IS FRUIT GOOD FOR YOU OR BAD FOR YOU?

In case you missed my Vegan MoFo posts from earlier in the week, you can check them out here:

Since I'm currently following a raw diet that is sometimes referred to as Fruitarianism, I thought that Fruitarian Friday would be a good topic for my Friday posts.

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I feel like there's a lot of misinformation out there about fruit and sugar. I had someone send me a Facebook message this week asking me if fruit is really a healthy food to eat or if it should avoided because of the sugar content. I was not surprised that she asked me this question because it seems to be one that lots of people are struggling with lately.

Experts agree that we are eating too much sugar, which is contributing to obesity and other health problems. But in the rush to avoid sugar, many low-carb dieters and others are avoiding fruits. [Source]

I would venture to guess that most people who decide to follow a low-carb diet of sorts don't really understand what carbohydrates are and what our body uses them for. I'll admit that I used to be one of those people too.

Back when I was a senior in high school my parents started following the South Beach Diet. I thought they were crazy for doing it -- why would I want to stop eating bread and mac n cheese? After a few months I started to notice that they were definitely getting results. They had both lost weight and were looking really good. So, after months of resistance I finally broke down and read the book and starting following that diet myself.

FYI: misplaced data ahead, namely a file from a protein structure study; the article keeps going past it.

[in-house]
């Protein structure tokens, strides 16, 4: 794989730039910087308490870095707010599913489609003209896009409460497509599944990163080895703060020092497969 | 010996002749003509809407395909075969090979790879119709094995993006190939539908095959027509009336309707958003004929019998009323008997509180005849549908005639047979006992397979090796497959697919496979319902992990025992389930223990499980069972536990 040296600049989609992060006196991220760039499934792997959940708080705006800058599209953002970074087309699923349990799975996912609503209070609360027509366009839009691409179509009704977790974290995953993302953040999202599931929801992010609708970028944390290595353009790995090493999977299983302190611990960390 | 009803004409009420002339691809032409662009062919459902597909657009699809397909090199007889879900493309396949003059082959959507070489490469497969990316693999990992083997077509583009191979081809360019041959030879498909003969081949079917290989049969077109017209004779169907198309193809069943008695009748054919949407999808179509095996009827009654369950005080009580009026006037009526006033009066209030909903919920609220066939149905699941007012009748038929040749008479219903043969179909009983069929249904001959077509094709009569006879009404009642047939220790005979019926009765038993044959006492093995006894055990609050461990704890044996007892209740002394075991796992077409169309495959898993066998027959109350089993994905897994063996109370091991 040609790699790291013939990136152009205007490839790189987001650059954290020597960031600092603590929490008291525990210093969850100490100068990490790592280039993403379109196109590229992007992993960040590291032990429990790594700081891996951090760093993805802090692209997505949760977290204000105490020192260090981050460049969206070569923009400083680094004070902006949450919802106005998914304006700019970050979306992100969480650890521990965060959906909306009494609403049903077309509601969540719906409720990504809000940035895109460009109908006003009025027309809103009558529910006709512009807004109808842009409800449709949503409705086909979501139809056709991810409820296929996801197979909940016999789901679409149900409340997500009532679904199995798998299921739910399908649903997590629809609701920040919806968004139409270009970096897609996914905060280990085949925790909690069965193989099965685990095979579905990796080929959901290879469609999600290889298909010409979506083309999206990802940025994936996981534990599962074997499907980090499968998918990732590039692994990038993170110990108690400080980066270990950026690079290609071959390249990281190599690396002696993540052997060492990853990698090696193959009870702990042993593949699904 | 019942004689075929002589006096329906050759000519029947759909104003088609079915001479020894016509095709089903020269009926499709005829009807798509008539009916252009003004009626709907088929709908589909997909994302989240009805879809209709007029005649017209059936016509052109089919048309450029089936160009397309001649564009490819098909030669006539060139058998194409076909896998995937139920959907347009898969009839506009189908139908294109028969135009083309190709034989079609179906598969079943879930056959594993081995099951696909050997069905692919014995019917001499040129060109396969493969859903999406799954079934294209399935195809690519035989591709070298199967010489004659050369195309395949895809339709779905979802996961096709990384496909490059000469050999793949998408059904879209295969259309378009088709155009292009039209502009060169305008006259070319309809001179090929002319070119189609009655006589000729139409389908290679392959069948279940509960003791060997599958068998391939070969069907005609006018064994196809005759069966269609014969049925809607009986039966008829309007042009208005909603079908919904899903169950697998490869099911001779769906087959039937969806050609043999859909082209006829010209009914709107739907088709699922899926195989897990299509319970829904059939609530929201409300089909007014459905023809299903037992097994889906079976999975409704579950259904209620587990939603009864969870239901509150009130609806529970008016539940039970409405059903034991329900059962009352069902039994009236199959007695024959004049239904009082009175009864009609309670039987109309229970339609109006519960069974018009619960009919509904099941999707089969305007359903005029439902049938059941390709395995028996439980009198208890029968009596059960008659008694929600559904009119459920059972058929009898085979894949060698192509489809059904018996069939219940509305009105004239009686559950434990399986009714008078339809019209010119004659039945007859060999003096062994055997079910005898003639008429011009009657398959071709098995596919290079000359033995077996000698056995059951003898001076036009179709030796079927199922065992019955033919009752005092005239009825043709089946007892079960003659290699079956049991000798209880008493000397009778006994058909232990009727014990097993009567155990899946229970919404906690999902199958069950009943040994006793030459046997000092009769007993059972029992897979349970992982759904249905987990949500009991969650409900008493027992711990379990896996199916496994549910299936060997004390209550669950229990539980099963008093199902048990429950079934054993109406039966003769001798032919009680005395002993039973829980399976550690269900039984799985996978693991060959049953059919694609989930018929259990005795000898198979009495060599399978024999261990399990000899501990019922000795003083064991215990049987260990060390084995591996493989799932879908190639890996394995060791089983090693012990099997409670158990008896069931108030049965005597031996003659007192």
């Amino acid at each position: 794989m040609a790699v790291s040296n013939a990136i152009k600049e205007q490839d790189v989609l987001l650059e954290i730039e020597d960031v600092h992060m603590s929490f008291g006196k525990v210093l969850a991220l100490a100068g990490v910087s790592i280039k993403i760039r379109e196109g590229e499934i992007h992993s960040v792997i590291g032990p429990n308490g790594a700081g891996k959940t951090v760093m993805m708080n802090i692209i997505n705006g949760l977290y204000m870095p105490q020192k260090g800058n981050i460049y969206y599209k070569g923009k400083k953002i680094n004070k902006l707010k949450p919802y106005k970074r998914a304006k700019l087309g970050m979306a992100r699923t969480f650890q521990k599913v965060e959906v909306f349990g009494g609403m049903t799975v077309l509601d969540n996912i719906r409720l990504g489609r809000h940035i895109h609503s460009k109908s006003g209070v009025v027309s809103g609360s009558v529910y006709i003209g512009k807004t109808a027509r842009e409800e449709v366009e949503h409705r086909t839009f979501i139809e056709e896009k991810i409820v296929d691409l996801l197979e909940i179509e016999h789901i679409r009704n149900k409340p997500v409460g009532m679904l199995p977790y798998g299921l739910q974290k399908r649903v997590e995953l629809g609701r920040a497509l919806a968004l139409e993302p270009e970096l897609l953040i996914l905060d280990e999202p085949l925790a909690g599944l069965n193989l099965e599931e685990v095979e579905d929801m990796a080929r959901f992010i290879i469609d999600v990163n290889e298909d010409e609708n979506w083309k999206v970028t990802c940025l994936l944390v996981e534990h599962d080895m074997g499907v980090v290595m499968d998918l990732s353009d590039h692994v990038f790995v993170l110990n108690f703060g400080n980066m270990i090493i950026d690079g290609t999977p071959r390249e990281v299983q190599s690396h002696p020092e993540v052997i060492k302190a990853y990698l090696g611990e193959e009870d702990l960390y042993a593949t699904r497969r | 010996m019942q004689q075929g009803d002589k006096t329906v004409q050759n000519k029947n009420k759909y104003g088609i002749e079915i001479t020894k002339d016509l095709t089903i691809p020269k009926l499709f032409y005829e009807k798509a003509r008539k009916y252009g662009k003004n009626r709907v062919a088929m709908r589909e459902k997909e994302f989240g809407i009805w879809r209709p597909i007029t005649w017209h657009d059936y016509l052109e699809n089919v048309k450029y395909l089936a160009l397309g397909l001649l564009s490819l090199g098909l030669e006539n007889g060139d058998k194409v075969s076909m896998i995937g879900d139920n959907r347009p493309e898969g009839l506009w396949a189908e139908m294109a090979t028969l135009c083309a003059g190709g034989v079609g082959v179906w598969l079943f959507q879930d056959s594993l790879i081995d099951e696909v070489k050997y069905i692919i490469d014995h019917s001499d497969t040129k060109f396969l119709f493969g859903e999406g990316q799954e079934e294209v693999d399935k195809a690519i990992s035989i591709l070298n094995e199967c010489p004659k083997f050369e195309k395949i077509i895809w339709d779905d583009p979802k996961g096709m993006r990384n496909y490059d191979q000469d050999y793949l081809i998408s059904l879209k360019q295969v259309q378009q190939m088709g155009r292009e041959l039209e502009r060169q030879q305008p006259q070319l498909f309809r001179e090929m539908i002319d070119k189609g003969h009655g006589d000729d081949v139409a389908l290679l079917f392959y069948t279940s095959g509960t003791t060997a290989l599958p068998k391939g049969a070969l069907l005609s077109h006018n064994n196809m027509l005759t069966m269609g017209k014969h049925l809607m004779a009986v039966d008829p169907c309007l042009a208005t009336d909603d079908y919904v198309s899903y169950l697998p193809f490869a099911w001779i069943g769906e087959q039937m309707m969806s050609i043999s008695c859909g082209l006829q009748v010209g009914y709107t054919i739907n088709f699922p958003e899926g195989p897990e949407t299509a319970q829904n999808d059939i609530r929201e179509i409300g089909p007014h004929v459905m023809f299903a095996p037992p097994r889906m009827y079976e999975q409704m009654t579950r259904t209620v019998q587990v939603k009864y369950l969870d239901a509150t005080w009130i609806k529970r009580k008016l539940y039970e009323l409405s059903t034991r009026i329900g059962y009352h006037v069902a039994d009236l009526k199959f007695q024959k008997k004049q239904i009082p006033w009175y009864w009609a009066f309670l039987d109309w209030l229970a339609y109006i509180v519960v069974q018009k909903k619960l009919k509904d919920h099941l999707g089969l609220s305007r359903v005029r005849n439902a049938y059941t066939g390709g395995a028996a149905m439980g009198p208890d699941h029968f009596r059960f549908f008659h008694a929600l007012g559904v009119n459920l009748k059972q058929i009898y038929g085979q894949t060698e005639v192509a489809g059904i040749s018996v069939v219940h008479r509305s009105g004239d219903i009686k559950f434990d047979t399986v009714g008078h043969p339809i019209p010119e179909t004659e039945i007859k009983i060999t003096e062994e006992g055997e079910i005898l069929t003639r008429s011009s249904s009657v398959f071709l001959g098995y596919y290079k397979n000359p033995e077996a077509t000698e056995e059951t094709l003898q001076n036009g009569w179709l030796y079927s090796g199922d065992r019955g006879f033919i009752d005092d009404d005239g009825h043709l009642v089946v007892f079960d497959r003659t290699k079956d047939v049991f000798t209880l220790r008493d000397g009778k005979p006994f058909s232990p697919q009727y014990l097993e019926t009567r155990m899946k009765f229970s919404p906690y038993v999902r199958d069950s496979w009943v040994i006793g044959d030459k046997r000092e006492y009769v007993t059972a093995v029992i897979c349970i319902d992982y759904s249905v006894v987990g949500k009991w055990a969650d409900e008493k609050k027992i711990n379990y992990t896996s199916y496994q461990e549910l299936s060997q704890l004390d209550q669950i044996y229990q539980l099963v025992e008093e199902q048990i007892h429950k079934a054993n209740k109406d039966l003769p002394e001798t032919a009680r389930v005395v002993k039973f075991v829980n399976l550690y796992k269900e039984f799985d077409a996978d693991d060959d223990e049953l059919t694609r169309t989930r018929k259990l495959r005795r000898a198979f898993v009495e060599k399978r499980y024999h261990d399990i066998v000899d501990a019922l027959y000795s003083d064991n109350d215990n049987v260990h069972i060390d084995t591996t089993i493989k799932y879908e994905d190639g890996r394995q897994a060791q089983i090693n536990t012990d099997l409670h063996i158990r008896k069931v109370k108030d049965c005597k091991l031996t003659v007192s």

I, too, saw "success" with this diet, meaning that I lost some weight. Looking back now I honestly believe that they only reason I lost weight wasn't because a low-carb diet is good for you, but because cutting out all carbs meant that I was cutting out all the processed junk that I'd previously been eating. I had been known to eat an entire box of Kraft mac n cheese by myself for lunch.

I eventually gave up on the South Beach Diet because it just wasn't sustainable for me. I was miserable and grumpy and jealous -- jealous that everyone else was eating the things that I wanted to be eating.

Now, after years of reading nutrition books and trying out new ways of eating to see what works best for my body, I can see the reason that way of eating failed for me wasn't because I wasn't committed enough to the diet, it's because my body was trying to tell me that it wasn't good for me. I know that adjusting to a new way of eating can sometimes be hard for your body, even if it truly is healthy, because it takes your body a little time to adjust to what's happening and break old habits and addictions. I know that wasn't the case in this situation because I was completely committed to it it for several months before finally giving it up.

Now that I'm eating a diet that's actually good for my body I'm not miserable or jealous, and I don't have the intense cravings that I used to. Yes, there are still times when crappy food sounds good (I'm only human), but I no longer feel the intense pull towards it that I used to because my body is truly happy with what I'm feeding it.

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So, what have I learned over the years that has shed some light on why the low-carb and anti-fruit diets are no good for your body? Let me share with you.